In a nutshell, our current regulatory and legal framework, as well as the actions of financial regulators and supervisors, including the Central Bank of Chile and the Superintendency of Banks and Financial Institutions, contains elements that are consistent with a financial stability and macroprudential approach, and grants powers that may be used with these purposes if deemed necessary.
5. Final thoughts
The recent financial crisis was a reminder, especially for the developed world, of how costly a financial crisis can be and how important it is to minimize their probability of occurrence and costs, by explicitly safeguarding financial stability. Although this concern has been present for quite some time in many central banks, including the Central Bank of Chile, the international debate has stressed the need to have a macroprudencial policy framework in place, with its own tools to tackle this objective. Countries have already begun to consider this framework as one of the pillars that sustain a good economic policy.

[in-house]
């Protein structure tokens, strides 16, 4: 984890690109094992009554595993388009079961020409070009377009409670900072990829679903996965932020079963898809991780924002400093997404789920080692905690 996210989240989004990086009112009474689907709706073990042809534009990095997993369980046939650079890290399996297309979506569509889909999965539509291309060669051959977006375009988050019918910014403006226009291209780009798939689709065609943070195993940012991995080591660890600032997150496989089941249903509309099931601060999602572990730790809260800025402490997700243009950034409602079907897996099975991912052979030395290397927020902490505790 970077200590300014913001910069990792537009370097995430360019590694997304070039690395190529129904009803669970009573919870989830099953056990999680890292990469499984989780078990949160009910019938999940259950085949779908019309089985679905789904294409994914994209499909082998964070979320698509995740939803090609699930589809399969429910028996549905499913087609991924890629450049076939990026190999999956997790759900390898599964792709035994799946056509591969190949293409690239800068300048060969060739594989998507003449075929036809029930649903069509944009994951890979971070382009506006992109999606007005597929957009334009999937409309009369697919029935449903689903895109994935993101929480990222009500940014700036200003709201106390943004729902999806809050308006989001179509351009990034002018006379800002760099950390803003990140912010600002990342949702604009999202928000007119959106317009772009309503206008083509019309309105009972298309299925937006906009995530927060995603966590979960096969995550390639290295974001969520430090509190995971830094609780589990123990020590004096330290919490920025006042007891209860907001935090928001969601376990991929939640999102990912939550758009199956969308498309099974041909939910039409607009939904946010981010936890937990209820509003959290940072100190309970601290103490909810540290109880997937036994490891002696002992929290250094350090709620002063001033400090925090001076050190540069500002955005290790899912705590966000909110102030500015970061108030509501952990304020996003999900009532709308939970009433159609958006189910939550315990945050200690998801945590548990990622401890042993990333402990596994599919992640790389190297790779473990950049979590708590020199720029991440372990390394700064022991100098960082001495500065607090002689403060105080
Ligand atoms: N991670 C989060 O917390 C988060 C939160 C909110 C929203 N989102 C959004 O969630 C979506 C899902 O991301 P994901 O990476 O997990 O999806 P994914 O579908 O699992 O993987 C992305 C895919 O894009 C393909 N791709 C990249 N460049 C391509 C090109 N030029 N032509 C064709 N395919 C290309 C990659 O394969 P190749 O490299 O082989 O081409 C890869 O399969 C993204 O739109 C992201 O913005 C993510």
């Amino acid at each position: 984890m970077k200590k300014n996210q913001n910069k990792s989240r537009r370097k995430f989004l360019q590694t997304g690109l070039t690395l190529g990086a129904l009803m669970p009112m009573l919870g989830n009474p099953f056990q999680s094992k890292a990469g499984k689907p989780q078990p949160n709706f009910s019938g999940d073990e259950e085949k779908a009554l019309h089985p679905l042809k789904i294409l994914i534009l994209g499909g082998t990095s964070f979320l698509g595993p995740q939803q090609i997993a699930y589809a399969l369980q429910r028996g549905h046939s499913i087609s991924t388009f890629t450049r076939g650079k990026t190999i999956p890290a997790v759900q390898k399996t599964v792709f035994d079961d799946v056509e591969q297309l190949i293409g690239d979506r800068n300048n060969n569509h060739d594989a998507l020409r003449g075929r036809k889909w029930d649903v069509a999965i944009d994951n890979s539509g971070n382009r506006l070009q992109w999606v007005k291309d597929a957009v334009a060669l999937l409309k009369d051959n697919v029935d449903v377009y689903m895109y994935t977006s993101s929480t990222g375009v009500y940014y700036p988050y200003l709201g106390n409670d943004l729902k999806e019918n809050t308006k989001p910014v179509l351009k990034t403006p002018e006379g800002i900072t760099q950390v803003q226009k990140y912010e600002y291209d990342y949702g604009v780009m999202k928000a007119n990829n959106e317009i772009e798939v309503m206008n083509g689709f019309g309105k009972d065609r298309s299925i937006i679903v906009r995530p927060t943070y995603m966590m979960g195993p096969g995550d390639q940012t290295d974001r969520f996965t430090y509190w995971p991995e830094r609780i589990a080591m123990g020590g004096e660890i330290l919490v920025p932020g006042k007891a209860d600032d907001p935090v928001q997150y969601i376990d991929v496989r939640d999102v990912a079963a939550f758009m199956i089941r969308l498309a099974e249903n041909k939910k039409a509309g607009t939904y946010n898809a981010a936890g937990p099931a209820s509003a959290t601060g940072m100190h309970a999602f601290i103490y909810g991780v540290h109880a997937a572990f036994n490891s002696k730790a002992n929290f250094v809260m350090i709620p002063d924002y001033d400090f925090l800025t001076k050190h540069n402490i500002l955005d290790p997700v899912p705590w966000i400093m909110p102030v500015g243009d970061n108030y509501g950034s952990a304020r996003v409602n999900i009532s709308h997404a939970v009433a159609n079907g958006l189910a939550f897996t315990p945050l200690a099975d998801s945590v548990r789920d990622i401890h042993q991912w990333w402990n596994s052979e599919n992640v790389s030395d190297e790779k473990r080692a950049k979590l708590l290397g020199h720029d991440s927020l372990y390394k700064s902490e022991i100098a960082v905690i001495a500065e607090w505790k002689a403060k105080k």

Having been spared a crisis or acute stress from a financial crisis since the early 1980s, and in particular after the latest crisis, has allowed us to watch this debate with prudence and pragmatism, without needing to take hasty policy measures. We already have some of them in place, but as the international debate on these policies is settling and the evidence about the efficiency and costs of different tools accumulates, it will be important that we assess their efficiency and carefully study if we should introduce additional tools in our general framework.